By Williams, Ian
Washington Report on Middle East Affairs , Vol. 21, No. 3
IT IS WORTH TAKING a retrospective look at the Western Sahara issue. Occupied by Spain in 1884, it had little to recommend it--but to be a great European power in those days a nation had to have its own bit of Africa, and Spain was left behind in the scramble. Madrid wasted a lot of its military resources in quelling the mostly nomadic local tribes. The discovery of phosphates, however, caused the winds of change to blow a little more strongly in that corner of the continent. Spain wanted out, Morocco and Mauritania both wanted in, and the locals established Polisario to fight for independence.
In 1974 the Spanish conducted a census, and found 74,000 Sahrawis in the vast territory. The U.N. General Assembly, meanwhile, had referred the impending dispute to the International Court of Justice, which ruled in a landmark decision that the locals were entitled to self-determination. There is little doubt that, at the time, they wanted independence.
At the end of 1975, however, Spain pulled out and Morocco's King Hassan initiated a "Green March" of 350,000 Moroccan wannabe-Sahrawis into the territory. The deal was that, in return, Morocco would not embarrass Spain's Generalissimo Francisco Franco by raising the issue of the Spanish enclaves of Ceuta and Melilla, which otherwise would have somewhat compromised the legal basis of Madrid's perennial claim to Gibraltar.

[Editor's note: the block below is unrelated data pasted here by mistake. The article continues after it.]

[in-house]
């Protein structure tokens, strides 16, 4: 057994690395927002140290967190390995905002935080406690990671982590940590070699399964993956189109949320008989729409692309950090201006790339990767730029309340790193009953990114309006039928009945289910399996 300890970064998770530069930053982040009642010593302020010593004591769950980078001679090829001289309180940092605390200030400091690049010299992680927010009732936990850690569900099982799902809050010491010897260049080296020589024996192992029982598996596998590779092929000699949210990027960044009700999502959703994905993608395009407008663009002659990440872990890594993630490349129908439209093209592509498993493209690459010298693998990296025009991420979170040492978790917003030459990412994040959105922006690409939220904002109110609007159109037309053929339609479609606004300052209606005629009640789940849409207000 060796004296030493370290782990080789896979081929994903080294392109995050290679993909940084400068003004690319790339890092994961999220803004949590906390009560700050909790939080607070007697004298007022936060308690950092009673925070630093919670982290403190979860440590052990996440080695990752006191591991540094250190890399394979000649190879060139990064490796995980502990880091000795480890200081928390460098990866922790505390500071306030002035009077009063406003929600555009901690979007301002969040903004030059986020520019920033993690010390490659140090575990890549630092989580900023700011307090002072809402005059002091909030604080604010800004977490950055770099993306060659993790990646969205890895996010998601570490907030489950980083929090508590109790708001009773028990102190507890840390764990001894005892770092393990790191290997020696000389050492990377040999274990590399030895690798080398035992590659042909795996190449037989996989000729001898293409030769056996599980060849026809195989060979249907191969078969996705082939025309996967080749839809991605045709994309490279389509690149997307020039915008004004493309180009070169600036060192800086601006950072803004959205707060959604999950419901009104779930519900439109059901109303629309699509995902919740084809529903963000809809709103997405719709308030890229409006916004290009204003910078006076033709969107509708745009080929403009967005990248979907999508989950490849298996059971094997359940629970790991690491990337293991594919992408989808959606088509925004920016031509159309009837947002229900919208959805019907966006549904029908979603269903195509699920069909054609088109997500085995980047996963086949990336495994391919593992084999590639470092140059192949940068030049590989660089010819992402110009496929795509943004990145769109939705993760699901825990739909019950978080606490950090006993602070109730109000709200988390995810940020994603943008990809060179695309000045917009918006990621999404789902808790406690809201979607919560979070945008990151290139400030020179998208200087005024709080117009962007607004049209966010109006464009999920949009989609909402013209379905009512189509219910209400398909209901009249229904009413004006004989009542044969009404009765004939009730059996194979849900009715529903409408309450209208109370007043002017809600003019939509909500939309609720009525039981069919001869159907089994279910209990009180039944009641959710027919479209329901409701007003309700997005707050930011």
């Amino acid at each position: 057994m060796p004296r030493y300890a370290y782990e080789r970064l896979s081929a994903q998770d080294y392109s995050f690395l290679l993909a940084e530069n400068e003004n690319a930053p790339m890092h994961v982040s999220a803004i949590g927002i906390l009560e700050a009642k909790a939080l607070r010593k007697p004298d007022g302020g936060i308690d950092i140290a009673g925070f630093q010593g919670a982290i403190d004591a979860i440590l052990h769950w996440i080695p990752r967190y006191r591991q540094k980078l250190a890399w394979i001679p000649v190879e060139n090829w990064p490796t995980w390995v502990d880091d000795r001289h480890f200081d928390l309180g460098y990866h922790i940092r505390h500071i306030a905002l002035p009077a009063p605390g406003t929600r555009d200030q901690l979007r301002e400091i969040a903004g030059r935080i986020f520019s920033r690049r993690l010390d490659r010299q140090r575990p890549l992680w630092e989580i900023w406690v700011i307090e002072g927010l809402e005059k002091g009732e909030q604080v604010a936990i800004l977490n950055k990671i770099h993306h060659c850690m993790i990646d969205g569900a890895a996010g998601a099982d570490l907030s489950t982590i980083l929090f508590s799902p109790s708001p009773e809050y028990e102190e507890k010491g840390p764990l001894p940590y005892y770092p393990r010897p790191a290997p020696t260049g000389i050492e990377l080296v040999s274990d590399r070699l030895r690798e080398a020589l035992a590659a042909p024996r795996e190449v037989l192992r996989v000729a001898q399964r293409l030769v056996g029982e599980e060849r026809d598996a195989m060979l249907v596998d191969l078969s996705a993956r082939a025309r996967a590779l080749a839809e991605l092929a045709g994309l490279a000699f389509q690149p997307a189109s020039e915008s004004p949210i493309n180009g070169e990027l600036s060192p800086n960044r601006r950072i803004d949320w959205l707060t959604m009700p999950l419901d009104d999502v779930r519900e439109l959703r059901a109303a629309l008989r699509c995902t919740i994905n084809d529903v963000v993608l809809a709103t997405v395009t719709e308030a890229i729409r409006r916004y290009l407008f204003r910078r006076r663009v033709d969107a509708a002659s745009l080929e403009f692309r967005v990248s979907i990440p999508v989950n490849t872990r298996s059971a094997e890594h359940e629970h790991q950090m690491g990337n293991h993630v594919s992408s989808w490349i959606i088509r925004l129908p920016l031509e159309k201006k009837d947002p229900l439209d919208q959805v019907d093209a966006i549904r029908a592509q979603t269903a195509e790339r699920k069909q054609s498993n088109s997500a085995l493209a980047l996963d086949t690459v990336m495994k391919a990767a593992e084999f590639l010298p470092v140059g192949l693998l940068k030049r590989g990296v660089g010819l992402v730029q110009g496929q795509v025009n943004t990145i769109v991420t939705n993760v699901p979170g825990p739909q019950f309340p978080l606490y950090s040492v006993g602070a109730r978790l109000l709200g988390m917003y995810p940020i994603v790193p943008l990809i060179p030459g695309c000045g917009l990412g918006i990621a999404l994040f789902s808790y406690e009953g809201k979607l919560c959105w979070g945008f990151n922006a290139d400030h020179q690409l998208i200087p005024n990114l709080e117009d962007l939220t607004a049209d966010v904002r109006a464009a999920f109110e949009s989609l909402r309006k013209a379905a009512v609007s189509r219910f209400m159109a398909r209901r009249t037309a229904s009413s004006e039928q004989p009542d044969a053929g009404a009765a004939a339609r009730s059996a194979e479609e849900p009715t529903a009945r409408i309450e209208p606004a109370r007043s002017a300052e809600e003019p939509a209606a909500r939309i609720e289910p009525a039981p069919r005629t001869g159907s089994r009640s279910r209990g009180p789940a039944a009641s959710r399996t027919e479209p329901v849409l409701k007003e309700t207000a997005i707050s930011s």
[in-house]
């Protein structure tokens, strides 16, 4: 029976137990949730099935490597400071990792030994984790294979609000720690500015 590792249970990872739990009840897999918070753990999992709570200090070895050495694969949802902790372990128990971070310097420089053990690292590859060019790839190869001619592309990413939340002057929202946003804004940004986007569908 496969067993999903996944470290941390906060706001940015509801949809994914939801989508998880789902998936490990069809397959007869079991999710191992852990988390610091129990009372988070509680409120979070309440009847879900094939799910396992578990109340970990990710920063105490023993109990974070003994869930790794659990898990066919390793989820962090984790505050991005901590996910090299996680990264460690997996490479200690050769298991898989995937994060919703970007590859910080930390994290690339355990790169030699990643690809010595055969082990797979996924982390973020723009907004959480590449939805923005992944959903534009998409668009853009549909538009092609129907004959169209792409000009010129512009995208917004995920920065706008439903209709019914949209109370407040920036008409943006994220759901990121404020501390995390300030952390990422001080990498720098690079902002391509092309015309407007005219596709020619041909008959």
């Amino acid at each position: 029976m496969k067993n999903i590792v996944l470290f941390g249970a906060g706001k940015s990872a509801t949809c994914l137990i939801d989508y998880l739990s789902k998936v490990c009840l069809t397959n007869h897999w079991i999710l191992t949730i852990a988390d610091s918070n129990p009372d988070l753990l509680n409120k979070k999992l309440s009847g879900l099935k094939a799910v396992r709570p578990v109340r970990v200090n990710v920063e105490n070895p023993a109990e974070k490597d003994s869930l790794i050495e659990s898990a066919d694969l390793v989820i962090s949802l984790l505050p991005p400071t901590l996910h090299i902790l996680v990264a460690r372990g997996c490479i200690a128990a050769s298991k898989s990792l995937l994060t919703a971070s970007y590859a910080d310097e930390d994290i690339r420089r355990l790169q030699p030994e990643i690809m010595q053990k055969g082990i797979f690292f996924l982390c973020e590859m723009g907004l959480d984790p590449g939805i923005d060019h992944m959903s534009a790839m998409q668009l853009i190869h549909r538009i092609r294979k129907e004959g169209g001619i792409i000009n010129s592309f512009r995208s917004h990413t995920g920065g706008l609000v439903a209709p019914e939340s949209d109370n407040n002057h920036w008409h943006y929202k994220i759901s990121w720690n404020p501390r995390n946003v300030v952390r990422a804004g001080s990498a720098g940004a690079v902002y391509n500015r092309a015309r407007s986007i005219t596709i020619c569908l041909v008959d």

Madrid was acting in collusion with Morocco and Mauritania, which proceeded to occupy the southern third of the territory as the Moroccans took the north. The U.N. Security Council passed a resolution condemning the takeover, but then U.S. Ambassador Daniel Patrick Moynihan boasted rather than confessed in his memoirs of how the U.S. helped thwart U.N. resolutions against Washington's allies. "China altogether backed Fretilin in Timor, and lost," he wrote. …